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I could suggest design ideas. But I could not tell them what to do to solve a design problem. Additionally, I realized from talking with other mechanical design teachers that I was not alone. This situation reminded me of an experience I had once had on ice skates. As a novice skater I could stand up and go forward, lamely. A friend (a teacher by trade) could easily skate forward and backward as well.
He had been skating since he was a young boy, and it was second nature to him. One day while we were skating together, I asked him to teach me how to skate backward. He said it was easy, told me to watch, and skated off backward. But when I tried to do what he did, I immediately fell down. As he helped me up, I asked him to tell me exactly what to do, not just show me. After a moment’s thought, he concluded that he couldn’t actually describe the feat to me.
I still can’t skate backward, and I suppose he still can’t explain the skills involved in skating backward. The frustration that I felt falling down as my friend skated with ease must have been the same emotion felt by my design students when I failed to tell them exactly what to do to solve a design problem. This realization led me to study the process of mechanical design, and it eventually led to this book. Part has been original research, part studying U.S.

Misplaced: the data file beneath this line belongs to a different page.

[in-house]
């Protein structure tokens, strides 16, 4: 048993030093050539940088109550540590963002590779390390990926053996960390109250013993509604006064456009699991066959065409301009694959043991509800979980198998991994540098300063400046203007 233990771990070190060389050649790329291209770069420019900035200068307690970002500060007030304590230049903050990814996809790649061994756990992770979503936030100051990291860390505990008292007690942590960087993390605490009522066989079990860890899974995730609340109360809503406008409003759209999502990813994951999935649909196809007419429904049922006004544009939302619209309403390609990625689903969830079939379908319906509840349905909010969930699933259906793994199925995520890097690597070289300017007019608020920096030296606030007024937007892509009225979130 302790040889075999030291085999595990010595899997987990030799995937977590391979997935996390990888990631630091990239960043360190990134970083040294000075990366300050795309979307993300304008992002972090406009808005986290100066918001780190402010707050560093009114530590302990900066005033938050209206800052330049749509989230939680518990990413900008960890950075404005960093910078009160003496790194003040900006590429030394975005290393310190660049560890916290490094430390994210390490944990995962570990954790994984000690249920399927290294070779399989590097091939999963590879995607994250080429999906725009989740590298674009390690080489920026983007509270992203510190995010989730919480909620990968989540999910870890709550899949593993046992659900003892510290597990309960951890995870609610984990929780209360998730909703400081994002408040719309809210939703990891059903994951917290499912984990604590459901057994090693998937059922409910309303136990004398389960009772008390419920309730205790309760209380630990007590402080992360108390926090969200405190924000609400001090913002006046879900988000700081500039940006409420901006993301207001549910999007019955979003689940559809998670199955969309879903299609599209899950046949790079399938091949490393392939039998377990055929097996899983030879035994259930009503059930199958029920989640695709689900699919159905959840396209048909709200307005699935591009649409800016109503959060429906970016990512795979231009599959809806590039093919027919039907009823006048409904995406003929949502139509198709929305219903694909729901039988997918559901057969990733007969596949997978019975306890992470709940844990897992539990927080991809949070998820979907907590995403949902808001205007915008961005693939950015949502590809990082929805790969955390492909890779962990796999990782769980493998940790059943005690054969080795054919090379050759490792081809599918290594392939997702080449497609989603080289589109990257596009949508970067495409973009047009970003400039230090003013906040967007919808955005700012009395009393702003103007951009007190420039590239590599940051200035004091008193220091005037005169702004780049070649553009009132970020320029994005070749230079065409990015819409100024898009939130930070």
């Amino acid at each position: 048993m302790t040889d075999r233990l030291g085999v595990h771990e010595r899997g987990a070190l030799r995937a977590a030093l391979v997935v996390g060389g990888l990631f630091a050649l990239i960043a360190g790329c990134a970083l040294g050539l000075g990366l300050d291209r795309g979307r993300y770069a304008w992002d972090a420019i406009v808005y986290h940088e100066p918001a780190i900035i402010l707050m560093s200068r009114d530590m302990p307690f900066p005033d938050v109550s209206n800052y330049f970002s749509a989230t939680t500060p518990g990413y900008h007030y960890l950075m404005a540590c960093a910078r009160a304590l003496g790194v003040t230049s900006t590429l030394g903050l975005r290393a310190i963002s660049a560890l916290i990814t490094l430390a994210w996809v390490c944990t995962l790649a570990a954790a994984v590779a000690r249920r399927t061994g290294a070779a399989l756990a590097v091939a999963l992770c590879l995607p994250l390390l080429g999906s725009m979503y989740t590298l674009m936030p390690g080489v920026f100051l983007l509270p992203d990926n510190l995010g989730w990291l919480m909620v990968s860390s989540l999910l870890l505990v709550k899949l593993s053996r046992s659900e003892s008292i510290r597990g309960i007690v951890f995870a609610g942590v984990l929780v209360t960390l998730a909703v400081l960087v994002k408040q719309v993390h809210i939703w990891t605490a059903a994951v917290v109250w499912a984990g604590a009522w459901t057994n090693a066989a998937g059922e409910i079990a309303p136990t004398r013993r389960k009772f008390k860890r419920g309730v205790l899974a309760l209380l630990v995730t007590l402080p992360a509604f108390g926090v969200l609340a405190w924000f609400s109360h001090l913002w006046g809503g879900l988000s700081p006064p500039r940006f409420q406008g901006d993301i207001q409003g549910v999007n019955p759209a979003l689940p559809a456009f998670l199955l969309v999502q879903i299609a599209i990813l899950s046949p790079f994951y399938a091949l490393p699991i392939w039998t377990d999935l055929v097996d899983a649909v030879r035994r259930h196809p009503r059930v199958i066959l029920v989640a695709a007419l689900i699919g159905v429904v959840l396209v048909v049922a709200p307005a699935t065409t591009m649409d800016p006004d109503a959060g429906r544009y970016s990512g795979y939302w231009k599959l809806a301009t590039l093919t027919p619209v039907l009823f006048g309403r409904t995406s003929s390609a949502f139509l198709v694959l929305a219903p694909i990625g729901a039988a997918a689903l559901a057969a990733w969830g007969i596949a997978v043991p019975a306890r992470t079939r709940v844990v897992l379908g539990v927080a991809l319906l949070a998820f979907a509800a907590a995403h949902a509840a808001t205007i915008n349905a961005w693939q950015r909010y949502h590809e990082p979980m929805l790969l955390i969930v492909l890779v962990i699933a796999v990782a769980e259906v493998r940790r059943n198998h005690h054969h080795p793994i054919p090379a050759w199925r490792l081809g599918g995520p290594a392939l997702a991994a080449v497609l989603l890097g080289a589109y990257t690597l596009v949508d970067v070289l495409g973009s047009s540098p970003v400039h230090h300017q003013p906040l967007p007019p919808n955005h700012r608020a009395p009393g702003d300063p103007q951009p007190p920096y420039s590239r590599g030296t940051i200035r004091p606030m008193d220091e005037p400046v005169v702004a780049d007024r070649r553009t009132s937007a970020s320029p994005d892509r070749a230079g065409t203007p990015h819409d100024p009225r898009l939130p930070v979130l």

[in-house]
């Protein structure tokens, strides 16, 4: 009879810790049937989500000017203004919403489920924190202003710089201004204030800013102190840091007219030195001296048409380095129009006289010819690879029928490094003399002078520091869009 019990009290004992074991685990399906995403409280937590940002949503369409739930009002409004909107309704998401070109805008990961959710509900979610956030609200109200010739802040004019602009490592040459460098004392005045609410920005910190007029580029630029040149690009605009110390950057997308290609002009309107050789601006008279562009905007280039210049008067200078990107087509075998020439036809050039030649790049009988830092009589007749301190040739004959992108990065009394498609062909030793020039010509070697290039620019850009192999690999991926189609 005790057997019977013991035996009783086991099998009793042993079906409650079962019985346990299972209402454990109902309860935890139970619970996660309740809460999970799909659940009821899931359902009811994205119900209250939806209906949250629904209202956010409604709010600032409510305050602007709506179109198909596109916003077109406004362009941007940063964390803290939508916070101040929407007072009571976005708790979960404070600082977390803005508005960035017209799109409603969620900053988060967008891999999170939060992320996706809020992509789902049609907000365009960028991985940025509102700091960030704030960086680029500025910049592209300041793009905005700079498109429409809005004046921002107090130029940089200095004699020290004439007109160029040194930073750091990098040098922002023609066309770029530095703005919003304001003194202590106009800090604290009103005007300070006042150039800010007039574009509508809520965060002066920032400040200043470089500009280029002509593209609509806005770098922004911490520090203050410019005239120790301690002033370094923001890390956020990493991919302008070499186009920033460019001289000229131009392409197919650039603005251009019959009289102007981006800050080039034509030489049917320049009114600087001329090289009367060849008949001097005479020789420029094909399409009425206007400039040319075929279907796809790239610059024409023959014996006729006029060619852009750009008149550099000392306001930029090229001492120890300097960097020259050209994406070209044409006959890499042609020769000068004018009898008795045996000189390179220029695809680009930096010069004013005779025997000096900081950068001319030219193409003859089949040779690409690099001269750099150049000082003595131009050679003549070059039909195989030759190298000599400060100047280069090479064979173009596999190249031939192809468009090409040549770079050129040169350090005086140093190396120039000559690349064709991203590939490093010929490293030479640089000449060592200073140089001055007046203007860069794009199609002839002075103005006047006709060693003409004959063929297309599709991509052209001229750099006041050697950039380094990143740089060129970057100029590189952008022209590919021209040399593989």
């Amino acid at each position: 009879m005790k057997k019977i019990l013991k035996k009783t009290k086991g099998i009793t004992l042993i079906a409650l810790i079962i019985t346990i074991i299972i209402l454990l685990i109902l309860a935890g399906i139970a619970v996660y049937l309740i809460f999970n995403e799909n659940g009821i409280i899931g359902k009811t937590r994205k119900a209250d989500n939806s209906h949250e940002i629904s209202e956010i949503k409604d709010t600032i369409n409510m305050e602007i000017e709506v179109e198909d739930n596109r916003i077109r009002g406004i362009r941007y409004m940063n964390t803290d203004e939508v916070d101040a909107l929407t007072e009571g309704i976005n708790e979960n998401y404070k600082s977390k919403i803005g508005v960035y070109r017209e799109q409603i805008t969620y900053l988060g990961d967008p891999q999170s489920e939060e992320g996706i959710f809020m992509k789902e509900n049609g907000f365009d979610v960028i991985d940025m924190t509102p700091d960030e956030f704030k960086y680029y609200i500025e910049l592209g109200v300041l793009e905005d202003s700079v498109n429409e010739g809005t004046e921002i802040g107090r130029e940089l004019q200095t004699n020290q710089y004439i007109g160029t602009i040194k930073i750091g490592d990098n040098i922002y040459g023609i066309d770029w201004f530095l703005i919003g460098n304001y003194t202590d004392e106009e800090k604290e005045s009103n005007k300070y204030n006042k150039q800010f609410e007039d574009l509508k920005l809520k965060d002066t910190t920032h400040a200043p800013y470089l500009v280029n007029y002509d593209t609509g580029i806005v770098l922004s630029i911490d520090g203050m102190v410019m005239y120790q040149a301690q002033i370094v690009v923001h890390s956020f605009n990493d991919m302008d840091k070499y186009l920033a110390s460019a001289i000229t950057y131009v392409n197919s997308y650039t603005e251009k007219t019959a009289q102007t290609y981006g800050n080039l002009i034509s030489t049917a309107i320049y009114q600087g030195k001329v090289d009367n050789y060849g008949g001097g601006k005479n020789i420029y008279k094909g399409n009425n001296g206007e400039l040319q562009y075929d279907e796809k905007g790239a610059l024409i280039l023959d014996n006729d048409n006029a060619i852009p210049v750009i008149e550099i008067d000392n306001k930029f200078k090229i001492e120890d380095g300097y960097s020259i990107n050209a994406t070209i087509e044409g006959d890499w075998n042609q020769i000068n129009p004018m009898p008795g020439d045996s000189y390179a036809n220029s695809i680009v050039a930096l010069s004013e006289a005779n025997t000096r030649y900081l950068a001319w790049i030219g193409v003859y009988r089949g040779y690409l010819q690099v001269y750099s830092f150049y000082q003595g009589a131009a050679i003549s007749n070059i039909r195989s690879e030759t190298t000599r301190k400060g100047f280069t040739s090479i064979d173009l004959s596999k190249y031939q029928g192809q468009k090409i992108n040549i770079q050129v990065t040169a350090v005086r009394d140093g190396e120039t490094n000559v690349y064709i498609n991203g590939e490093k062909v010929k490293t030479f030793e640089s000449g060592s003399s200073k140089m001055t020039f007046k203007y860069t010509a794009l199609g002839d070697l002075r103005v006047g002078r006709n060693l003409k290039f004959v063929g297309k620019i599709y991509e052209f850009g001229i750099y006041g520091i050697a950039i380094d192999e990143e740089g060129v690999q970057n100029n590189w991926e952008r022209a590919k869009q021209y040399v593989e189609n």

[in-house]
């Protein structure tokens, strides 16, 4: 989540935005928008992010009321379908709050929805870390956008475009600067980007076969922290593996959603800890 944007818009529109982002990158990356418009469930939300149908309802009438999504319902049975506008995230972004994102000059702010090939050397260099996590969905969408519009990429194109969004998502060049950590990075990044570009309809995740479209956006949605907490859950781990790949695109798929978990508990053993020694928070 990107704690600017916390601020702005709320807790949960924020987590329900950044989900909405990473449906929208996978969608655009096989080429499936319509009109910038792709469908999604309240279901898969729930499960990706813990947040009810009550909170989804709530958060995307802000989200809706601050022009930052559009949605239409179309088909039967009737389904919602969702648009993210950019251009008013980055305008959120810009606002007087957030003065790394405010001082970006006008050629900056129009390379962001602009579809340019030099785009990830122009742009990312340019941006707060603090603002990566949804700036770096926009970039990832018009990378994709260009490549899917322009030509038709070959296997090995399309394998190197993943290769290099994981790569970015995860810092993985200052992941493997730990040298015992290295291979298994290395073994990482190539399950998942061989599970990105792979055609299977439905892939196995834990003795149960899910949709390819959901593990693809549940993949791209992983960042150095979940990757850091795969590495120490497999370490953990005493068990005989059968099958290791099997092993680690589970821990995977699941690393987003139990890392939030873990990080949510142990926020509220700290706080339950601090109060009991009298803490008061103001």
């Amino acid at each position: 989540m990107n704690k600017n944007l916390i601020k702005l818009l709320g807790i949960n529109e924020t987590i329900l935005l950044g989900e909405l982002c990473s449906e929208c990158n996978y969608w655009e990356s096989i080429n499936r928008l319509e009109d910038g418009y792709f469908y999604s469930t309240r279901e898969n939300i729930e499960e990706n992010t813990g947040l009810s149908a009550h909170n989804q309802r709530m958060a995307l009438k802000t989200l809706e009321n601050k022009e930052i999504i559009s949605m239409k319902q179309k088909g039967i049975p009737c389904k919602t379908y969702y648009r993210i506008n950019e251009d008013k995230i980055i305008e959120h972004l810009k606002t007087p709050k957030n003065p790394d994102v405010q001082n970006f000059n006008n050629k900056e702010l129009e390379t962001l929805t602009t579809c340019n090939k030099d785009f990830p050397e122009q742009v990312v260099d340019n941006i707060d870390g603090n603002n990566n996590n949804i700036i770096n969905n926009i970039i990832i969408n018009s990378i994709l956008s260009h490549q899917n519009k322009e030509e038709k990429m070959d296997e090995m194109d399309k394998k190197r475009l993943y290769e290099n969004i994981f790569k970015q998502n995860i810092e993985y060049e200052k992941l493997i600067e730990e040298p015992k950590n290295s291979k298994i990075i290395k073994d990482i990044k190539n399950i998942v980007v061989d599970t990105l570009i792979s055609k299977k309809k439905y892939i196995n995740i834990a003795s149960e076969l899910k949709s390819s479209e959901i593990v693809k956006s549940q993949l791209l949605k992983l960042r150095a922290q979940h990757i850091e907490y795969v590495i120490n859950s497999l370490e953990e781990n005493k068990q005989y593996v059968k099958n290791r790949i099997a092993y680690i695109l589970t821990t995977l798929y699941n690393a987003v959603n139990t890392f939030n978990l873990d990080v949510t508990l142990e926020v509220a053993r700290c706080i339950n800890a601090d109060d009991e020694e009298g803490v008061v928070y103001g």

industry, part studying foreign design techniques, and part trying different teaching approaches on design classes. I came to four basic conclusions about mechanical design as a result of these studies: 1. The only way to learn about design is to do design. 2. In engineering design, the designer uses three types of knowledge: knowledge to generate ideas, knowledge to evaluate ideas and make decisions, and knowledge to structure the design process. Idea generation comes from experience and natural ability. Idea evaluation comes partially from experience and partially from formal training, and is the focus of most engineering education.
Generative and evaluative knowledge are forms of domain-specific knowledge. Knowledge about the design process and decision making is largely independent of domain-specific knowledge. 3. A design process that results in a quality product can be learned, provided there is enough ability and experience to generate ideas and enough experience and training to evaluate them. 4. A design process should be learned in a dual setting: in an academic environment and, at the same time, in an environment that simulates industrial realities.